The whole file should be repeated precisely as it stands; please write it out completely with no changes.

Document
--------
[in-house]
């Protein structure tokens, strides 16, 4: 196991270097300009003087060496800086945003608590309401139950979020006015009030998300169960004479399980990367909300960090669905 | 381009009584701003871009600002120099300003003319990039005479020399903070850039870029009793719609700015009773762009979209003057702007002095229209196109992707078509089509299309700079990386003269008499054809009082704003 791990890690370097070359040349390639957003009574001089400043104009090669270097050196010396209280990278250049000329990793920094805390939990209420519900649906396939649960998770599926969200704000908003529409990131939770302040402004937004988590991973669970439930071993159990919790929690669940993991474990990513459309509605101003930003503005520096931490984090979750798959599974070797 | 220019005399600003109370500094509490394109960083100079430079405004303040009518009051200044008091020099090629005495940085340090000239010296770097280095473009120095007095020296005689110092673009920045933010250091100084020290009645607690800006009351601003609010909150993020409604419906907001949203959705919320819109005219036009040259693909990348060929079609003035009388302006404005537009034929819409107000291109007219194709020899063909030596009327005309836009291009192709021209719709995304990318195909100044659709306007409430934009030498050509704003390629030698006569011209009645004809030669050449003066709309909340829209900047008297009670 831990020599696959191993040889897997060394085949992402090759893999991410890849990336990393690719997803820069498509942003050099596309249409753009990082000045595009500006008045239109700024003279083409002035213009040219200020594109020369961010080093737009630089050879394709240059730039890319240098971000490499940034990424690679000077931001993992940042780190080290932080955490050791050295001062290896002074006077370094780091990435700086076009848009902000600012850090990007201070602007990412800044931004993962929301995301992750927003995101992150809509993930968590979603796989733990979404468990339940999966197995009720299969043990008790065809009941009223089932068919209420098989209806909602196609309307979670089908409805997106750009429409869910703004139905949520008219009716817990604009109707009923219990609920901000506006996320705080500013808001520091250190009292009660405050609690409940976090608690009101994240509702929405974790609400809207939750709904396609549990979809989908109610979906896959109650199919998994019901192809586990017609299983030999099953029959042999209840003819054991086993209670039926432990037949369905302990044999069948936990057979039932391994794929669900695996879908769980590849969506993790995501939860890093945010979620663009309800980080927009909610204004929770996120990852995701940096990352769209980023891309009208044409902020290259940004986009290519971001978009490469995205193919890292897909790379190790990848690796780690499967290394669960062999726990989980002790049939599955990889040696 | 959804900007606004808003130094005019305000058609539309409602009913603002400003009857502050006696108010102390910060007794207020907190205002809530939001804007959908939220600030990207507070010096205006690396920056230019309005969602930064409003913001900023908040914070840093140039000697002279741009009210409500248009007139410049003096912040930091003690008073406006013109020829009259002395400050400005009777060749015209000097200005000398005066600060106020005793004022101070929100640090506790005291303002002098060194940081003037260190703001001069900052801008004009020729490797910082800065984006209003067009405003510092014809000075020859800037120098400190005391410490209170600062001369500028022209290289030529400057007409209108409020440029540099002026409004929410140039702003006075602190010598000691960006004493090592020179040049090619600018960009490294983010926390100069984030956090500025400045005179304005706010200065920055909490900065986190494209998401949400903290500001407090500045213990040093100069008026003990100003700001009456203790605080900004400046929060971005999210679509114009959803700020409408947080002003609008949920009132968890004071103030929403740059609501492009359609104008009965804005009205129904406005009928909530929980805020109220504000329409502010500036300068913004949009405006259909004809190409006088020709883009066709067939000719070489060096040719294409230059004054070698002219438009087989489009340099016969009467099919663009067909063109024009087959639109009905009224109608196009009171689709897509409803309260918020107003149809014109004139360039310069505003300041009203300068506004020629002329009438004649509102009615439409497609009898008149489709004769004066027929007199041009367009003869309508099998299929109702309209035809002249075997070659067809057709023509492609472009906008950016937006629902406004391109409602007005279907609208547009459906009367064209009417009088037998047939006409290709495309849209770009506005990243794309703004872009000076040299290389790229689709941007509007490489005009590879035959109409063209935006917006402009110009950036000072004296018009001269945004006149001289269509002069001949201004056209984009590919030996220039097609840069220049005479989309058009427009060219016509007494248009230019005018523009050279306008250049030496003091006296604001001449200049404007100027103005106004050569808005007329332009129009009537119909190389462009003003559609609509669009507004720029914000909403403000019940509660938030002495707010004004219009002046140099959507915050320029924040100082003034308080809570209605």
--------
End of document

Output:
[in-house]
């Protein structure tokens, strides 16, 4: 196991270097300009003087060496800086945003608590309401139950979020006015009030998300169960004479399980990367909300960090669905 | 381009009584701003871009600002120099300003003319990039005479020399903070850039870029009793719609700015009773762009979209003057702007002095229209196109992707078509089509299309700079990386003269008499054809009082704003 791990890690370097070359040349390639957003009574001089400043104009090669270097050196010396209280990278250049000329990793920094805390939990209420519900649906396939649960998770599926969200704000908003529409990131939770302040402004937004988590991973669970439930071993159990919790929690669940993991474990990513459309509605101003930003503005520096931490984090979750798959599974070797 | 220019005399600003109370500094509490394109960083100079430079405004303040009518009051200044008091020099090629005495940085340090000239010296770097280095473009120095007095020296005689110092673009920045933010250091100084020290009645607690800006009351601003609010909150993020409604419906907001949203959705919320819109005219036009040259693909990348060929079609003035009388302006404005537009034929819409107000291109007219194709020899063909030596009327005309836009291009192709021209719709995304990318195909100044659709306007409430934009030498050509704003390629030698006569011209009645004809030669050449003066709309909340829209900047008297009670 831990020599696959191993040889897997060394085949992402090759893999991410890849990336990393690719997803820069498509942003050099596309249409753009990082000045595009500006008045239109700024003279083409002035213009040219200020594109020369961010080093737009630089050879394709240059730039890319240098971000490499940034990424690679000077931001993992940042780190080290932080955490050791050295001062290896002074006077370094780091990435700086076009848009902000600012850090990007201070602007990412800044931004993962929301995301992750927003995101992150809509993930968590979603796989733990979404468990339940999966197995009720299969043990008790065809009941009223089932068919209420098989209806909602196609309307979670089908409805997106750009429409869910703004139905949520008219009716817990604009109707009923219990609920901000506006996320705080500013808001520091250190009292009660405050609690409940976090608690009101994240509702929405974790609400809207939750709904396609549990979809989908109610979906896959109650199919998994019901192809586990017609299983030999099953029959042999209840003819054991086993209670039926432990037949369905302990044999069948936990057979039932391994794929669900695996879908769980590849969506993790995501939860890093945010979620663009309800980080927009909610204004929770996120990852995701940096990352769209980023891309009208044409902020290259940004986009290519971001978009490469995205193919890292897909790379190790990848690796780690499967290394669960062999726990989980002790049939599955990889040696 | 959804900007606004808003130094005019305000058609539309409602009913603002400003009857502050006696108010102390910060007794207020907190205002809530939001804007959908939220600030990207507070010096205006690396920056230019309005969602930064409003913001900023908040914070840093140039000697002279741009009210409500248009007139410049003096912040930091003690008073406006013109020829009259002395400050400005009777060749015209000097200005000398005066600060106020005793004022101070929100640090506790005291303002002098060194940081003037260190703001001069900052801008004009020729490797910082800065984006209003067009405003510092014809000075020859800037120098400190005391410490209170600062001369500028022209290289030529400057007409209108409020440029540099002026409004929410140039702003006075602190010598000691960006004493090592020179040049090619600018960009490294983010926390100069984030956090500025400045005179304005706010200065920055909490900065986190494209998401949400903290500001407090500045213990040093100069008026003990100003700001009456203790605080900004400046929060971005999210679509114009959803700020409408947080002003609008949920009132968890004071103030929403740059609501492009359609104008009965804005009205129904406005009928909530929980805020109220504000329409502010500036300068913004949009405006259909004809190409006088020709883009066709067939000719070489060096040719294409230059004054070698002219438009087989489009340099016969009467099919663009067909063109024009087959639109009905009224109608196009009171689709897509409803309260918020107003149809014109004139360039310069505003300041009203300068506004020629002329009438004649509102009615439409497609009898008149489709004769004066027929007199041009367009003869309508099998299929109702309209035809002249075997070659067809057709023509492609472009906008950016937006629902406004391109409602007005279907609208547009459906009367064209009417009088037998047939006409290709495309849209770009506005990243794309703004872009000076040299290389790229689709941007509007490489005009590879035959109409063209935006917006402009110009950036000072004296018009001269945004006149001289269509002069001949201004056209984009590919030996220039097609840069220049005479989309058009427009060219016509007494248009230019005018523009050279306008250049030496003091006296604001001449200049404007100027103005106004050569808005007329332009129009009537119909190389462009003003559609609509669009507004720029914000909403403000019940509660938030002495707010004004219009002046140099959507915050320029924040100082003034308080809570209605």